Even though the Mekong originates in the Tibetan Highlands and flows through China, its true source lies within South East Asia, in Cambodia, Thailand and Vietnam, fascinating countries whose inhabitants can look back proudly on both a colorful and glorious past.
Around thirty five kilometers from the capital of Pnohm Penh the jungle temple of Ta Prohm is a unique combination of both nature and culture. Colossal feigen, banyan and kapok trees cover the splendid temple site and their huge roots intermingle with the ruins and thus give the sanctuary a magical atmosphere.
Most of the country’s traditional dances date back to the Angkor Period. The dancers of the classical and extremely complex Apsara dance once enjoyed great respect and were given the status of divine beings and they were considered to be mediators between Heaven and Earth.
For many centuries the Tonle Sap, the largest fresh water lake in South East Asia, was a vital source of water for around ten per cent of Cambodia’s population. It is also of great importance for wildlife. Innumerable villages and houseboats fill the Tonle Sap with life.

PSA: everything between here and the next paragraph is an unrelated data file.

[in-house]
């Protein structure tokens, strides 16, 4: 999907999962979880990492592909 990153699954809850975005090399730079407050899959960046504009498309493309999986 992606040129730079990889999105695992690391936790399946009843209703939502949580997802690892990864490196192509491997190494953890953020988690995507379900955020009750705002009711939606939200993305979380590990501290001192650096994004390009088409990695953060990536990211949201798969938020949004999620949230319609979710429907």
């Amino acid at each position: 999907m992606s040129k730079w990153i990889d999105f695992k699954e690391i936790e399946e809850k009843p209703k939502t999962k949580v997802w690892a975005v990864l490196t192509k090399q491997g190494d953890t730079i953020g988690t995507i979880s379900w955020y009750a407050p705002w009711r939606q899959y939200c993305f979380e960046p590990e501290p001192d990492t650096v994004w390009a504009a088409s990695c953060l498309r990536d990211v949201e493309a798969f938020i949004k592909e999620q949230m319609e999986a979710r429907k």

Furthermore, the extraordinary biodiversity of the indigenous bird population is
truly remarkable. The lake, and particularly the bird reserve at Prek Toal, are a true paradise for ornithologists.
Over four hundred Buddhist temples are to be found in Bangkok. One of the most important is the magnificently designed Wat Phra Kaeo that, in addition to many other valuable treasures, also contains the Emerald Buddha.
Hanoi, the capital of Vietnam, is an exceptionally beautiful city with many lakes and parks.
Despite its three and a half million inhabitants Hanoi is a relatively easy-going city. It
boasts an amazing number of beautiful and historic monuments.
The Mekong is a unique habitat that comprises some of the most impressive countries in South East Asia, Cambodia, Thailand and Vietnam, countries whose fascinating cultures are both historic and enchantingly exotic.